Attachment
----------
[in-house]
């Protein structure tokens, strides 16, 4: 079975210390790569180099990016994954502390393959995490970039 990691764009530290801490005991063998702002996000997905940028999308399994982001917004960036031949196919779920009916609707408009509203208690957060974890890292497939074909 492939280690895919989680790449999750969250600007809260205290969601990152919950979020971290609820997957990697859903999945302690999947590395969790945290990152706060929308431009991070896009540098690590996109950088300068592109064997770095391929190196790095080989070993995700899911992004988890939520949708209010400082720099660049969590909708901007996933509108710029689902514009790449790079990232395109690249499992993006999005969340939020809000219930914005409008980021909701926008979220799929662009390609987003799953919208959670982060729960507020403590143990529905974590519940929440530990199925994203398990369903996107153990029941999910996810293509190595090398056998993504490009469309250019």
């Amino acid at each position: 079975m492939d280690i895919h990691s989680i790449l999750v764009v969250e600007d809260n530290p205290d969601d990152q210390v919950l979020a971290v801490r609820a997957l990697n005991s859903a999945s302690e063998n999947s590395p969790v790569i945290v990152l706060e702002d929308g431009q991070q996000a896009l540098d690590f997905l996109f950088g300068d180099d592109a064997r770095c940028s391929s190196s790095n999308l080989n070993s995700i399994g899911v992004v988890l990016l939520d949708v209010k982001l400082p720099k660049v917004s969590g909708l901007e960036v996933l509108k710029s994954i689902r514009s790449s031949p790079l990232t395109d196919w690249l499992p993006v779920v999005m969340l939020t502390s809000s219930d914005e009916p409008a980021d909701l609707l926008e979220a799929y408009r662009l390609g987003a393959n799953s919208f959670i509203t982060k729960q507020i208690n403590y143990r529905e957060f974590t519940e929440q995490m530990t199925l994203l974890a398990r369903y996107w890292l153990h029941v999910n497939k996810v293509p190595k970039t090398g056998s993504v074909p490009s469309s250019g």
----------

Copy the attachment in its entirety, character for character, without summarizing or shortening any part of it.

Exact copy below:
[in-house]
């Protein structure tokens, strides 16, 4: 079975210390790569180099990016994954502390393959995490970039 990691764009530290801490005991063998702002996000997905940028999308399994982001917004960036031949196919779920009916609707408009509203208690957060974890890292497939074909 492939280690895919989680790449999750969250600007809260205290969601990152919950979020971290609820997957990697859903999945302690999947590395969790945290990152706060929308431009991070896009540098690590996109950088300068592109064997770095391929190196790095080989070993995700899911992004988890939520949708209010400082720099660049969590909708901007996933509108710029689902514009790449790079990232395109690249499992993006999005969340939020809000219930914005409008980021909701926008979220799929662009390609987003799953919208959670982060729960507020403590143990529905974590519940929440530990199925994203398990369903996107153990029941999910996810293509190595090398056998993504490009469309250019």
């Amino acid at each position: 079975m492939d280690i895919h990691s989680i790449l999750v764009v969250e600007d809260n530290p205290d969601d990152q210390v919950l979020a971290v801490r609820a997957l990697n005991s859903a999945s302690e063998n999947s590395p969790v790569i945290v990152l706060e702002d929308g431009q991070q996000a896009l540098d690590f997905l996109f950088g300068d180099d592109a064997r770095c940028s391929s190196s790095n999308l080989n070993s995700i399994g899911v992004v988890l990016l939520d949708v209010k982001l400082p720099k660049v917004s969590g909708l901007e960036v996933l509108k710029s994954i689902r514009s790449s031949p790079l990232t395109d196919w690249l499992p993006v779920v999005m969340l939020t502390s809000s219930d914005e009916p409008a980021d909701l609707l926008e979220a799929y408009r662009l390609g987003a393959n799953s919208f959670i509203t982060k729960q507020i208690n403590y143990r529905e957060f974590t519940e929440q995490m530990t199925l994203l974890a398990r369903y996107w890292l153990h029941v999910n497939k996810v293509p190595k970039t090398g056998s993504v074909p490009s469309s250019g």